Global Security Headlines

Sunday, December 20, 2009

China Can Say ‘No’

The real story out of COP15, the so-called Climate Change Conference in Copenhagen, is not the curious quest for an international agreement based on dubious science.

It is the conspicuous display of China’s full diplomatic, and economic strength on the world stage and the eclipse of US prestige.

China Leads

China hosted a closed door meeting among other partners with India and Brazil to thwart any legal binding stipulations to put teeth into any accord pushed by the United States. While it is not confirmed that Russia attended, the BRIC bloc (Brazil, Russia, India, and China) came alive in Copenhagen.

The BRIC bloc represents the four top developing nations whose weight on the world stage is increasing every day.

Surrounded by its BRIC bloc partners, China asserted its role clearly as a leader of the “non-aligned” less-developed countries at the Copenhagen conference. This was China’s tact during the Cold War and remains a guiding principle in its international statecraft.

BRIC Ascendancy

It was US President Barak Obama who sought out Chinese Premier Wen Jiabao, not the reverse, to salvage a minimal and meaningless “declaration of principles” so he did not appear to leave Copenhagen empty handed twice in a span of two months.

China told the US ‘no’ on any binding targets for reduction of CO2 gas emissions on which its economy is dependent for exports as a developing country. It will not sacrifice its economic progress and date with history based on dubious science.

The BRIC bloc is emerging as an effective counterweight to declining US primacy.

China Snubs

The Sino-US standoff began as soon as US President Obama arrived on Friday in Copenhagen. Premier Wen took umbrage from an extemporaneous line in the president's speech in a slightly veiled reference to China by insisting on "sharing information and ensuring we are meeting our commitments."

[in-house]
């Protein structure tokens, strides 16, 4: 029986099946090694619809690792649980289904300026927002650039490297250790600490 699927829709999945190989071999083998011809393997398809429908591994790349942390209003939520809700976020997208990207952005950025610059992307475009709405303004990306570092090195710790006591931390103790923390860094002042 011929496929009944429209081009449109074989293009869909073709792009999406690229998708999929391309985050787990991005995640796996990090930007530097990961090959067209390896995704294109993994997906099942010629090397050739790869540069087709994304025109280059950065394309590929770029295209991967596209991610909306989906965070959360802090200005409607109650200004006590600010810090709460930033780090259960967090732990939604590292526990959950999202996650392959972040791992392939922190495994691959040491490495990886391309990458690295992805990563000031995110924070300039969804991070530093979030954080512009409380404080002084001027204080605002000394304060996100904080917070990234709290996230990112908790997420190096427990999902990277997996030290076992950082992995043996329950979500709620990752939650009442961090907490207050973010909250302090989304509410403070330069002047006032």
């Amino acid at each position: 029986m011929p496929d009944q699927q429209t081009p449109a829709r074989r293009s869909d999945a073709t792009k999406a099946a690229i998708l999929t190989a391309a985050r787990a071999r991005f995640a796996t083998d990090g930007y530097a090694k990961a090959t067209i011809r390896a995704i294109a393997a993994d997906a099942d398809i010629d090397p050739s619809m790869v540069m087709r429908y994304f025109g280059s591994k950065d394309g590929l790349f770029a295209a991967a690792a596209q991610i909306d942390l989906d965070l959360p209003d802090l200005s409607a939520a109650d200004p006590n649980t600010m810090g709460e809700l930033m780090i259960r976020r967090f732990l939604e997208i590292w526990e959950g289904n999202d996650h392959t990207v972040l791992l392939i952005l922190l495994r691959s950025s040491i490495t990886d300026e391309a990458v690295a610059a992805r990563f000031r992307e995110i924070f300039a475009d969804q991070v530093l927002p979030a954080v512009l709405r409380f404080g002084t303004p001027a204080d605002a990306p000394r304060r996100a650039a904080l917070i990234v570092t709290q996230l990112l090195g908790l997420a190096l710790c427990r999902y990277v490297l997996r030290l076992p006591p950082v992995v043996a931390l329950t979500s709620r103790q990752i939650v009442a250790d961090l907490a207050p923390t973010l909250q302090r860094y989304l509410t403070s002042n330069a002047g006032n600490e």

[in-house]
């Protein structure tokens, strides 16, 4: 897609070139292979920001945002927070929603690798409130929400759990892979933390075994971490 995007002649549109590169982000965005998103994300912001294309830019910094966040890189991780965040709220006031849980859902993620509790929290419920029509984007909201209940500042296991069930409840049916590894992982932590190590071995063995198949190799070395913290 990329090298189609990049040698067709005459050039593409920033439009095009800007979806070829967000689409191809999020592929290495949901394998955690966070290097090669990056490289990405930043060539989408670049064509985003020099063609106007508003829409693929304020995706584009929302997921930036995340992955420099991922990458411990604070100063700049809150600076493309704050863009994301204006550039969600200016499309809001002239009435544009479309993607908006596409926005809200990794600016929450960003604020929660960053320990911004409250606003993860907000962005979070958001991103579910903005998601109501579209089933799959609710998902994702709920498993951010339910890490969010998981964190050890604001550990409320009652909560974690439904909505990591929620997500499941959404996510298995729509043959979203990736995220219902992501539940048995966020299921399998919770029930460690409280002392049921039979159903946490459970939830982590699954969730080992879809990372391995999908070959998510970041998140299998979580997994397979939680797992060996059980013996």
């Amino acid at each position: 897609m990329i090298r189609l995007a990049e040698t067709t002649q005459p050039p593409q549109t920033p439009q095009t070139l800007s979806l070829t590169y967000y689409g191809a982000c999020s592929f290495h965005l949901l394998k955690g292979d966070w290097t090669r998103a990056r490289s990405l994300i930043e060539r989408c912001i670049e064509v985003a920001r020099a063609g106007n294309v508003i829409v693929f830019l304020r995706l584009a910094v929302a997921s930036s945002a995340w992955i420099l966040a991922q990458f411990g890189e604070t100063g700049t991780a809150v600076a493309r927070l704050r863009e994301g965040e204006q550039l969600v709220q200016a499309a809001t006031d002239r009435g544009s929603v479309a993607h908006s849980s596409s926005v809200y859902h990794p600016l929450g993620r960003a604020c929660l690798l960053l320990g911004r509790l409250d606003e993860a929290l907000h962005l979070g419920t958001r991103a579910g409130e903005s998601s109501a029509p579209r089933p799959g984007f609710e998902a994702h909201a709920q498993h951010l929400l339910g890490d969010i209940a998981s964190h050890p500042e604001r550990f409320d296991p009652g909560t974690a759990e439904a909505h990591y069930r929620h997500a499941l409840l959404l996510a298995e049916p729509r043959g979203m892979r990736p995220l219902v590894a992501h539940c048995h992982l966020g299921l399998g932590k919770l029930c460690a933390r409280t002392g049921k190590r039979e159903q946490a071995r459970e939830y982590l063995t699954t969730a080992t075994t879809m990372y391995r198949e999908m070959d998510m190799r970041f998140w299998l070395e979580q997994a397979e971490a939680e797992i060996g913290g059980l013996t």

Later that afternoon in a negotiation round, he and Secretary of State Hillary Clinton cooled their heels with three low-level Chinese delegates who could not make any political decisions. That was only the first diplomatic snub.

US Prestige Drops

The amateurish US diplomatic play by President Obama to crash China's closed door meeting (to which it was pointedly not invited) in order to desperately force even an unbinding agreement will certainly be noted by the BRIC bloc and other adversaries in the world.

The rapid drop of US prestige in the world less than one year into the naïve president’s term is quite shocking.

The Sino-US chilliness is palpable. China's handling of the weak US president has broader implications. A China that can say 'no' to the US has already risen.

The fissures exposed among the international players in Copenhagen augur a more competitive global security environment at the expense of Washington. The die is cast.
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